Travel Tip: Learn how to say thank you in Portuguese which is "obrigado" if you're male and "obrigada" if you're female, regardless of who you're speaking to. The Portuguese HATE it when you say "Gracias"

For dessert you'll want to make a trip to Pasteis de Belem, the oldest pastry shop in Portugal which is the birthplace of the egg tart called Pastel de nata. If you go make sure you walk all of the way inside past the restrooms and eat the pastries there instead of taking it to go.

Another really good place in the heart of Lisbon and possibly tastier than going to the original in Belem is Manteigaria Fábrica de Pastéis de Nata. Although ironically neither place is as good as Lord Stow's that I wrote about during my trip to Macau

Dining Tip: As part of tradition restaurants will bring you bread, olives, cheese, appetisers such as octopus salad without you asking, it's not free. You can just politely push it aside or say no thanks (não, obrigado) and you won't be charged for it. Also you can and should ask for tap water instead of bottled as it's perfect safe to drink and wastes less plastic. 

Where to Cowork

I checked out two coworking spaces while I was in Lisbon the first was Fabrica de Startups where I gave a talk about multiple streams of passive income hosted by Rosanna Lopes. It's an awesome building that is more of a startup incubator than coworking space, but I love the fact that they have an event space that they let digital nomads use for free as well as weekly meetups. At only $84USD a month for a flex desk it's also the cheapest of the coworking spaces I've visited in Lisbon.

The second place I tried out was the one I really wanted to like as it's in a really cool area called the LX Factory where they have tons of trendy restaurants close by. Cowork Lisboa turns out to be just okay and a bit too black and dark for me to want to work out of everyday. It's a bit strange as they have huge windows just on one side that almost let in too much light so they close them and don't turn on any of the overhead lights. They're in a great area and have a meeting room with soundproofing foam on the walls which is perfect for recording podcasts. Unfortunately the meeting room was ultra dark even with the light on. For $111US a month for a flex desk membership it's a great value.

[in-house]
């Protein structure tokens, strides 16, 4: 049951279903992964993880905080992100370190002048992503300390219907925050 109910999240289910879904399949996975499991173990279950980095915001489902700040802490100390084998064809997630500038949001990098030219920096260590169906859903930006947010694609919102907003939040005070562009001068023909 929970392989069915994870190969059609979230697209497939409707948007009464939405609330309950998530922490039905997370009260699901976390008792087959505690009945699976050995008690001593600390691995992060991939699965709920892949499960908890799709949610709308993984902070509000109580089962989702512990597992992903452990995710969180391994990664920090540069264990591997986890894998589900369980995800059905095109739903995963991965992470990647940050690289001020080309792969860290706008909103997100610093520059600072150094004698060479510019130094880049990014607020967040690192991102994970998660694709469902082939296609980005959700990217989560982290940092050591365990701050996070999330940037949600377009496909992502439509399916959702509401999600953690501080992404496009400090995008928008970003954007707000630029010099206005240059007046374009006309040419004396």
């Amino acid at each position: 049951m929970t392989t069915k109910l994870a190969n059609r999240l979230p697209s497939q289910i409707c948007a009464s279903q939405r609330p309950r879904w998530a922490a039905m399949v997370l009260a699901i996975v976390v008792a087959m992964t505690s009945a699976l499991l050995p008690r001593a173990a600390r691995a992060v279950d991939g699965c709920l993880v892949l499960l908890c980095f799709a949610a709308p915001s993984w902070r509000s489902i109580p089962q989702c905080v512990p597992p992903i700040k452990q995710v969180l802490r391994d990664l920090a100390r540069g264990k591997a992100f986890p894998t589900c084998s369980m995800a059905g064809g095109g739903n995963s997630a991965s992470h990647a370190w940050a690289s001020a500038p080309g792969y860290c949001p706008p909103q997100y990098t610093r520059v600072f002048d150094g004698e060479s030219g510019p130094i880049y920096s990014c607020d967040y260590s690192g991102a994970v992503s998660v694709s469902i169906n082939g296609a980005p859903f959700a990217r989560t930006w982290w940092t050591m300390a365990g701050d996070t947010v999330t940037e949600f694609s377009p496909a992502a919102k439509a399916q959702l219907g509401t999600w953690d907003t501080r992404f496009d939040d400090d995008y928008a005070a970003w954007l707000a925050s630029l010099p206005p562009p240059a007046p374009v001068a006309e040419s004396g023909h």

One space I didn't have time to check out was Liberdade 229 was is just a bit north of city center right by Fabrica de Startups. I didn't have time to check it out this trip, but it's worth a visit as I like they have meetups and events. The only thing I wish they would change is swap out the Nespresso pods for ground coffee as digital nomads wasting one time use capsules and money.

For 2019 I'm here at WIP which is the coworking space used by Remote Year.

At Cowork Lisboa in the LX Factory

I did have time to check out Cowork Central which is in the best location if you want to be in the city center as it's right by the Time Out Market and within walking distance to everything. Overall it was my favorite coworking space in Lisbon so far as besides the central location, it also seemed to be the most social. As a plus for me as a podcaster, they also have two separate rooms, a usable skype room (edit: too much echo) and a conference room which they give every member access to for an hour a day. They also have cheap food close by as well as the Time Out Mercado which is a local fruit and vegetable market as well as restaurants. At $211USD a month for membership it's also the most expensive, but you do get a fixed desk, free coffee (unfortunately also wasteful pods) and central location.

The best thing about coworking spaces in Lisbon is they all give your first day as a free trial so there's no reason not to go check them all out and decide for yourself which one you prefer. Coworking spaces in Portugal just need to figure out how to use Aeropresses or traditional coffee pots instead of Nespresso machines.